In my family, we shake our heads when we read about the booming economy. My husband works as a merchandiser and we have an amazing 19-month-old son. I’m a stay-at-home mom, because we can’t afford childcare. In this supposedly booming economy, we find ourselves struggling every month just to cover the basics and make ends meet.
No tax cut for us
We know the Trump administration and Congress passed a massive tax cut last year, and we hoped it would help us. With a recent raise, my husband makes just over $16 per hour. He works 52 hours a week, but after taxes, our annual income is just under $35,000 per year. Last month when we filed our taxes, it became clear that last year’s tax reform didn’t offer any benefit to us. It wasn’t designed for families like mine. The primary beneficiaries were the wealthy and mega-corporations.
“Every year in this country people are evicted from their homes not by the tens or even the hundreds of thousands but by the millions.”
Matthew Desmond, Poverty and Profit in the American City
Relying on old credits
We continue to use the Earned Income Tax Credit (EITC) and Child Tax Credit (CTC), which are essential. We use them to cover necessities like health care, food, housing, transportation, and paying for my son’s activities. But it’s a drop in the bucket compared to what we need, especially because these tax credits don’t account for the tremendous expenses we face with a child who is so young.
A new chance at relief
That’s why we were so glad to hear about the Working Families Tax Relief Act, introduced in the US Senate, which would help moms like me. In fact, 15.3 million working moms would see an increase in their EITC or CTC from the Working Families Tax Relief Act. This legislation would boost the incomes of about 44 million households, benefiting more than 112 million people. My family and many of my friends would be among them.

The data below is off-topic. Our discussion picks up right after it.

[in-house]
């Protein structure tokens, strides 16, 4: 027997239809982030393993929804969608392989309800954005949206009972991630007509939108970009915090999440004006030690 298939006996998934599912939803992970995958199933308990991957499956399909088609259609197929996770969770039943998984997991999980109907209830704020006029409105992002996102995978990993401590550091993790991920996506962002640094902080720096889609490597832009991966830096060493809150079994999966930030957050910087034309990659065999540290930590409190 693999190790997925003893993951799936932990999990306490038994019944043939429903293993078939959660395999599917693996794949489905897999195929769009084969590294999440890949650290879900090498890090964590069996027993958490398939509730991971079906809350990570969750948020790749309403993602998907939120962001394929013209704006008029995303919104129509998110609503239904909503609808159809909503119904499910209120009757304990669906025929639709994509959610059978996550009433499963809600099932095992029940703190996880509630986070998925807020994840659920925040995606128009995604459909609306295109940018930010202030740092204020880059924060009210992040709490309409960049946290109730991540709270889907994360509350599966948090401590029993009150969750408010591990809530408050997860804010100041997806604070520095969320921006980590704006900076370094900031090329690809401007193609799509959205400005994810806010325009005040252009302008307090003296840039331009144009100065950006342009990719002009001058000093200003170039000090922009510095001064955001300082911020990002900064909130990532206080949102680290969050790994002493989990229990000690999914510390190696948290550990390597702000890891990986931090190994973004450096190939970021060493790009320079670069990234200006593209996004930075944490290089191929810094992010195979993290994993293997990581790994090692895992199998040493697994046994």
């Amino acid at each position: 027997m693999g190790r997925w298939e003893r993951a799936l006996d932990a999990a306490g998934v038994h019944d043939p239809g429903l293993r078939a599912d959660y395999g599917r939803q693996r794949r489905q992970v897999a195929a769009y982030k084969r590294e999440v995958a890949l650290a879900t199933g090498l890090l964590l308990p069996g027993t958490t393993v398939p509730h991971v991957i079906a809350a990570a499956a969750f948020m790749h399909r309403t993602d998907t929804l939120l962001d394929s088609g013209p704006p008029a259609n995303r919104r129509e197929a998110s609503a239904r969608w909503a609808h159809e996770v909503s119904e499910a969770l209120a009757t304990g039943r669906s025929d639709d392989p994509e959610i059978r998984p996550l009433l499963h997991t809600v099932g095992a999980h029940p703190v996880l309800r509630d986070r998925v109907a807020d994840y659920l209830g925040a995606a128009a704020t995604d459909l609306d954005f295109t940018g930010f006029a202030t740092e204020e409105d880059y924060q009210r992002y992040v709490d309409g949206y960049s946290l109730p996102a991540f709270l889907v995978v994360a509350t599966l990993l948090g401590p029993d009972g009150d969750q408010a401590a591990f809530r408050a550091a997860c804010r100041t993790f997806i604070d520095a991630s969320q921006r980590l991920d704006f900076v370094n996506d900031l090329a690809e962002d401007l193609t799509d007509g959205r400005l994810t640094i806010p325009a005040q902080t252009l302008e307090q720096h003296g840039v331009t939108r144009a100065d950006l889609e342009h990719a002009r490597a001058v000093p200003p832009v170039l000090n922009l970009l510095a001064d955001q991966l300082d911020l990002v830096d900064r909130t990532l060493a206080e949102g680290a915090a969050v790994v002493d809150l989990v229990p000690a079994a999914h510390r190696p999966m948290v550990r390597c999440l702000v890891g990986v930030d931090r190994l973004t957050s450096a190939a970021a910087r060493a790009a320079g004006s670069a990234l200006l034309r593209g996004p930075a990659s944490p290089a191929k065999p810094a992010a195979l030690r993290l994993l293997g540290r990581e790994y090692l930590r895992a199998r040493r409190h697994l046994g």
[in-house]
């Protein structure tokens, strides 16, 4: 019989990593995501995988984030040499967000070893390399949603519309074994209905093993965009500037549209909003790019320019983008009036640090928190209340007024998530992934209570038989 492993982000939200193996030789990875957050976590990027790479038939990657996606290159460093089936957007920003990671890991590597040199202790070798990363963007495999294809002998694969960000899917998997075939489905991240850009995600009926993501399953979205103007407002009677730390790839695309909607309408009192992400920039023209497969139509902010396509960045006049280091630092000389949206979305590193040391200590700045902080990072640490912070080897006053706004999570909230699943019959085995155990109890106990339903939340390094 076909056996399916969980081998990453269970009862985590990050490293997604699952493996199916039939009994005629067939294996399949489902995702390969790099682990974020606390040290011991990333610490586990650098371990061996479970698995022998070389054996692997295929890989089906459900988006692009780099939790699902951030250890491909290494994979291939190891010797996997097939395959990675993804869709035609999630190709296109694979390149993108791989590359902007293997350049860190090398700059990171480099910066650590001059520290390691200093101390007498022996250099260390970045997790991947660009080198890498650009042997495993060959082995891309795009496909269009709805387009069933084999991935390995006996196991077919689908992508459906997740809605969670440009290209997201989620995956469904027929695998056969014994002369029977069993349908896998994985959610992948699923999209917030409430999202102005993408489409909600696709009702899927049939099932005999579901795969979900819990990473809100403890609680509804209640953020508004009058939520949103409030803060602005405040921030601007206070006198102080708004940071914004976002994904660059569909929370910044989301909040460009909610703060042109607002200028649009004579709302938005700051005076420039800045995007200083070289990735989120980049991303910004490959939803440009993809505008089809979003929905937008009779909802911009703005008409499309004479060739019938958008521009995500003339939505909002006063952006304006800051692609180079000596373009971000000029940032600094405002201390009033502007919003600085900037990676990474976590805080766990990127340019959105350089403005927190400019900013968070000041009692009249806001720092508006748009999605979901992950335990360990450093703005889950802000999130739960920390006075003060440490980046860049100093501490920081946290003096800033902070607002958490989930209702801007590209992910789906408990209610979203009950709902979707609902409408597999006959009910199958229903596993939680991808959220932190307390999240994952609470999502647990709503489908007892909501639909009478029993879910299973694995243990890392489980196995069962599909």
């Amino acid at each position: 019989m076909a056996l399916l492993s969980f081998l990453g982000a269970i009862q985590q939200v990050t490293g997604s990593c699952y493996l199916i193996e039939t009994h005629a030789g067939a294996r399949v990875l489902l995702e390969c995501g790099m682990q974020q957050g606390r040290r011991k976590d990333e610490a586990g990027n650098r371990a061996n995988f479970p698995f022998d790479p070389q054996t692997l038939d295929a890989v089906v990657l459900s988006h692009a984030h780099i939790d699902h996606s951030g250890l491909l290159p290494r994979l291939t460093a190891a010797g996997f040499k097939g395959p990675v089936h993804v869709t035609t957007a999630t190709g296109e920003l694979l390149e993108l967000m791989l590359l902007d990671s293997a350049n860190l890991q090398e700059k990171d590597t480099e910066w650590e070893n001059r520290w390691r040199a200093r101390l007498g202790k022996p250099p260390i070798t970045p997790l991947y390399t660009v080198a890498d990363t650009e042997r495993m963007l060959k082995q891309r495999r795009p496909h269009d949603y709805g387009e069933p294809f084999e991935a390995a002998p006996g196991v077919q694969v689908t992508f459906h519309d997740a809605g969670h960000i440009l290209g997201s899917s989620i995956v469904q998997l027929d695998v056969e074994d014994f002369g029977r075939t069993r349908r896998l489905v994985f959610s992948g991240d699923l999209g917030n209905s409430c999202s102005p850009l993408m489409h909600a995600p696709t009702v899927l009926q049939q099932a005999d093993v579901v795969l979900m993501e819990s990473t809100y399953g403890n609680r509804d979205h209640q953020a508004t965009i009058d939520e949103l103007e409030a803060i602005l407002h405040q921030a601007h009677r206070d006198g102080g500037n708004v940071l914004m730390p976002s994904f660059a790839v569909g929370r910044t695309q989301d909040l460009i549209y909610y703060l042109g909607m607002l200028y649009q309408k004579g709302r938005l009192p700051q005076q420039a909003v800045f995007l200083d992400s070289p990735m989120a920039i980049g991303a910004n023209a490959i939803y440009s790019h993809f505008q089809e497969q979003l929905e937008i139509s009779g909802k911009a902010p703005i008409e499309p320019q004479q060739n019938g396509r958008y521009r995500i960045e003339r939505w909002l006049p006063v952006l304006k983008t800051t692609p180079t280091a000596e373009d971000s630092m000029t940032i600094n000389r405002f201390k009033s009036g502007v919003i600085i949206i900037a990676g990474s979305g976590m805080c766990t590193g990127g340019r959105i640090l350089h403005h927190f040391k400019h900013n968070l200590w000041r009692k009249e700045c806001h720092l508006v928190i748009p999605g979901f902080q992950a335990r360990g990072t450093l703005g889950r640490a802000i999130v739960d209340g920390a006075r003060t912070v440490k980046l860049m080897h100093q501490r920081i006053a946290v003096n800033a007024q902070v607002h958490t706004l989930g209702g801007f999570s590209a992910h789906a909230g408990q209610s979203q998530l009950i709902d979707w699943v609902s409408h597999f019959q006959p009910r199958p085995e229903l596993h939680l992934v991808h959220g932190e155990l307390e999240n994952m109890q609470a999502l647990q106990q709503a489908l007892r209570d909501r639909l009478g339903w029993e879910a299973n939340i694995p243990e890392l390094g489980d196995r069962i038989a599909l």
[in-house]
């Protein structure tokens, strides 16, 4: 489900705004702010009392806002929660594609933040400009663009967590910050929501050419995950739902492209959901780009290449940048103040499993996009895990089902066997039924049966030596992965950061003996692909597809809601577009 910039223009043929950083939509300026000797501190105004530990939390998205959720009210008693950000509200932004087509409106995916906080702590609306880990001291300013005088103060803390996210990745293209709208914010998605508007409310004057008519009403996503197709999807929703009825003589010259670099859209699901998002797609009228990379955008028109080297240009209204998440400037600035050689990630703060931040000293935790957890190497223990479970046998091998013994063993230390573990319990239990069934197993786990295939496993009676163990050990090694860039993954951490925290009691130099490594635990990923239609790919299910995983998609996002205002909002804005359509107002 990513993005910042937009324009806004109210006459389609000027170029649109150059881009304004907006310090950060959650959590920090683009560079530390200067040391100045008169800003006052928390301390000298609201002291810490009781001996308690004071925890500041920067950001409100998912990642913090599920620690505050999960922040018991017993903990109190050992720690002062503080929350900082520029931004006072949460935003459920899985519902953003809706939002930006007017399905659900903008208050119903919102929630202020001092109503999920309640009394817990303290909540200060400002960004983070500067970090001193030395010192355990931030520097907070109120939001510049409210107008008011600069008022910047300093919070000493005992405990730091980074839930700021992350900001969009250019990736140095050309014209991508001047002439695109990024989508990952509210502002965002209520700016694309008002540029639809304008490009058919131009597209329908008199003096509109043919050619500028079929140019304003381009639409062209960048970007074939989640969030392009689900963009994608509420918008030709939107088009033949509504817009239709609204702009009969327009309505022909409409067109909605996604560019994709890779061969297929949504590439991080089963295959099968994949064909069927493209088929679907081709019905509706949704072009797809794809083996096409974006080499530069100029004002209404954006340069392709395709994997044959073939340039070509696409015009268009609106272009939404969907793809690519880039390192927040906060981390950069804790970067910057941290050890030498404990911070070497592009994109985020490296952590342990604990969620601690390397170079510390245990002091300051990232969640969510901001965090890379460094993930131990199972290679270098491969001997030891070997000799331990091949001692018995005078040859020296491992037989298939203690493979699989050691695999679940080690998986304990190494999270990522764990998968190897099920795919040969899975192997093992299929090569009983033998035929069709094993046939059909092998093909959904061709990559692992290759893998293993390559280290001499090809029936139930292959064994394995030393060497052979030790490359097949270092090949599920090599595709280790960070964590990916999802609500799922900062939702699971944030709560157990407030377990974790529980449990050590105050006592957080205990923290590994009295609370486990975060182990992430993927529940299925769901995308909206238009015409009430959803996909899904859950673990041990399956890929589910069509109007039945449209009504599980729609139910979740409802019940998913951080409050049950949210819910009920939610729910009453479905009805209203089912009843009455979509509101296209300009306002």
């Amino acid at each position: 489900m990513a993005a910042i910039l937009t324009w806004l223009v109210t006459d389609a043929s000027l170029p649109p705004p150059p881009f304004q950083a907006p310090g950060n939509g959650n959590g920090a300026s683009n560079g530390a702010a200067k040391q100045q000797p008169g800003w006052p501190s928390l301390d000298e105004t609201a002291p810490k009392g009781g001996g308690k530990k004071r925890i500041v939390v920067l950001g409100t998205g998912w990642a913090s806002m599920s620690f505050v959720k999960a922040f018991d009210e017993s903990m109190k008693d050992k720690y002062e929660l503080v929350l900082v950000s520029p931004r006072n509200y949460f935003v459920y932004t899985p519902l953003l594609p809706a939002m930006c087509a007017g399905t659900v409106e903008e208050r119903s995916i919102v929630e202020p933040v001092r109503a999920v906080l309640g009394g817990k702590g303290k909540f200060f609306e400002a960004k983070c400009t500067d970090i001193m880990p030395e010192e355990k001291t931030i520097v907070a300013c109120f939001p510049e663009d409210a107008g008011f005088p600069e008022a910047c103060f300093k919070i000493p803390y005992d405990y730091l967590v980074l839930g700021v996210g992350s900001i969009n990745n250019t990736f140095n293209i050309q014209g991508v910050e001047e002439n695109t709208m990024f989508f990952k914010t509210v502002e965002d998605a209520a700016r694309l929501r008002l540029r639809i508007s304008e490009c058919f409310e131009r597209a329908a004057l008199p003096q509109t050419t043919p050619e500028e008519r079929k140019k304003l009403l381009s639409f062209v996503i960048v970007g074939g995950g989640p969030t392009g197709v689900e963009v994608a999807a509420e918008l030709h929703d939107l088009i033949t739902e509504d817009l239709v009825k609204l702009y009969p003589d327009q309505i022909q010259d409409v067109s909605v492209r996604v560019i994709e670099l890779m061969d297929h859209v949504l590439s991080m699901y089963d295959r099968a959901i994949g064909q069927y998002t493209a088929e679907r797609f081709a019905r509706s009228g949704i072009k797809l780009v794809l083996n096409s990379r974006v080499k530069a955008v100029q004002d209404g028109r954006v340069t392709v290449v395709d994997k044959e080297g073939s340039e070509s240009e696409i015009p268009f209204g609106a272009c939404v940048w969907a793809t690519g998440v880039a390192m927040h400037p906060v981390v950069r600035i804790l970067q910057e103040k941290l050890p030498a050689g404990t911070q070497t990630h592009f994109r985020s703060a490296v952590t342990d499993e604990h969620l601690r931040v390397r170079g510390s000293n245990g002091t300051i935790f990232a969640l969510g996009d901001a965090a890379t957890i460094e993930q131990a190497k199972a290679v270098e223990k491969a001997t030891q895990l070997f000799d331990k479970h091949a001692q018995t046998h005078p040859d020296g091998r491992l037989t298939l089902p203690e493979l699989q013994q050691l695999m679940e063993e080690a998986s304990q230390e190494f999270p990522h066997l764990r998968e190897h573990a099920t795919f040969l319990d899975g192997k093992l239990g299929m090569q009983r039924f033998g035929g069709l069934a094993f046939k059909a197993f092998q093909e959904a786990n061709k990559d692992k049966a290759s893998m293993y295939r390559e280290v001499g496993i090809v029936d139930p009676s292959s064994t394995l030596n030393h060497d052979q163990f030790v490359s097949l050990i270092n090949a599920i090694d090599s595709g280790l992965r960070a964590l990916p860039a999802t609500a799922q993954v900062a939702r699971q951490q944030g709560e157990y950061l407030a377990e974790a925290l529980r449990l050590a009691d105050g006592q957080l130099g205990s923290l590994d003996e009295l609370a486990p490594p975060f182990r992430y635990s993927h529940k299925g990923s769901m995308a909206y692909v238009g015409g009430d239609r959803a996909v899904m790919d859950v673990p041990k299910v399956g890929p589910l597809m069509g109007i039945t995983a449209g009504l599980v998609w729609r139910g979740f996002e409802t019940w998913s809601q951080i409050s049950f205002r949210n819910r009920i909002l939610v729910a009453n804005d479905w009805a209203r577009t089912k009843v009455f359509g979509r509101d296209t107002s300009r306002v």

A simple fix
The bill would do this by expanding the EITC by roughly 25 percent and raising the maximum benefit for a family with two children to $7,290, making the CTC fully refundable, and by creating a new, fully refundable Young Child Tax Credit (YCTC) for children under age 6. That is music to my ears because we’ve learned from personal experience that no matter how carefully you plan, anticipating all the expenses that come with having a young child is nearly impossible.
Coupled with state action
This bill’s impacts could be amplified by state action as well. Washington State Sen. Joe Nguyen and State Rep. Debra Entenman have introduced a proposal for a new Working Families Tax Credit. It would provide a rebate on the state’s high sales tax for low- and moderate-income families like mine and also extend the tax credit to full-time family caregivers, low-income college students, and immigrant workers.
A priority for elected officials?
The Working Families Tax Relief Act and the Washington Working Families Tax Credit would help reduce the financial strain facing millions of moms, like me, with young children. I hope the Working Families Tax Relief Act is as high a priority for Congress as it is for us, and the Washington State Legislature will make the Working Families Tax Credit the centerpiece of the 2020 legislative session. It’s time to ensure that working families share in the rewards of a strong economy, and to ease the financial stress so many moms with young kids face.
Cori Domschot is a mother living in Olympia and a member of MomsRising.
Information in this piece is from the Center on Budget and Policy Priorities, “Working Families Tax Relief Act Would Help 46 Million Households, Cut Poverty and Deep Poverty.”